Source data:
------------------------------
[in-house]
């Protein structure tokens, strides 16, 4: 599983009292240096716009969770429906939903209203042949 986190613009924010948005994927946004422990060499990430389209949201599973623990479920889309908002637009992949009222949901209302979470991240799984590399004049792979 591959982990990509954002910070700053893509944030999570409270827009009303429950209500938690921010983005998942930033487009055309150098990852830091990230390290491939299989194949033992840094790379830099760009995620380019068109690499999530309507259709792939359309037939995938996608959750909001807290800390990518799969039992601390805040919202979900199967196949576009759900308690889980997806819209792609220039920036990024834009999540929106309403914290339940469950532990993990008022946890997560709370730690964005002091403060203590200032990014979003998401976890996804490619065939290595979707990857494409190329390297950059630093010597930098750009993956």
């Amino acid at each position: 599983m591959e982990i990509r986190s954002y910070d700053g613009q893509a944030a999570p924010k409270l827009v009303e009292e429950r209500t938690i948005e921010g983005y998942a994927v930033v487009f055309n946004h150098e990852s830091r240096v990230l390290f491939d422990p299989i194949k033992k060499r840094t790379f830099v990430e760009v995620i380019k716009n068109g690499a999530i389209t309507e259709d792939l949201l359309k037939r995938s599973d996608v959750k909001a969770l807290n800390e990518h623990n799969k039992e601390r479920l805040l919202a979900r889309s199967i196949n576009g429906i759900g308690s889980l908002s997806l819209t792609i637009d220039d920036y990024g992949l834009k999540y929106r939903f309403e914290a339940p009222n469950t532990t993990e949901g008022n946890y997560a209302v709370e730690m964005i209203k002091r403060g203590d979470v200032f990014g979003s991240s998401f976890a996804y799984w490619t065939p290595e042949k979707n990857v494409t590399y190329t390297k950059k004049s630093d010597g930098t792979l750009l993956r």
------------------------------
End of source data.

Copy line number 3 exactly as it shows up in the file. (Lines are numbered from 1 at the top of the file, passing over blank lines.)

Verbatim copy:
């Amino acid at each position: 599983m591959e982990i990509r986190s954002y910070d700053g613009q893509a944030a999570p924010k409270l827009v009303e009292e429950r209500t938690i948005e921010g983005y998942a994927v930033v487009f055309n946004h150098e990852s830091r240096v990230l390290f491939d422990p299989i194949k033992k060499r840094t790379f830099v990430e760009v995620i380019k716009n068109g690499a999530i389209t309507e259709d792939l949201l359309k037939r995938s599973d996608v959750k909001a969770l807290n800390e990518h623990n799969k039992e601390r479920l805040l919202a979900r889309s199967i196949n576009g429906i759900g308690s889980l908002s997806l819209t792609i637009d220039d920036y990024g992949l834009k999540y929106r939903f309403e914290a339940p009222n469950t532990t993990e949901g008022n946890y997560a209302v709370e730690m964005i209203k002091r403060g203590d979470v200032f990014g979003s991240s998401f976890a996804y799984w490619t065939p290595e042949k979707n990857v494409t590399y190329t390297k950059k004049s630093d010597g930098t792979l750009l993956r």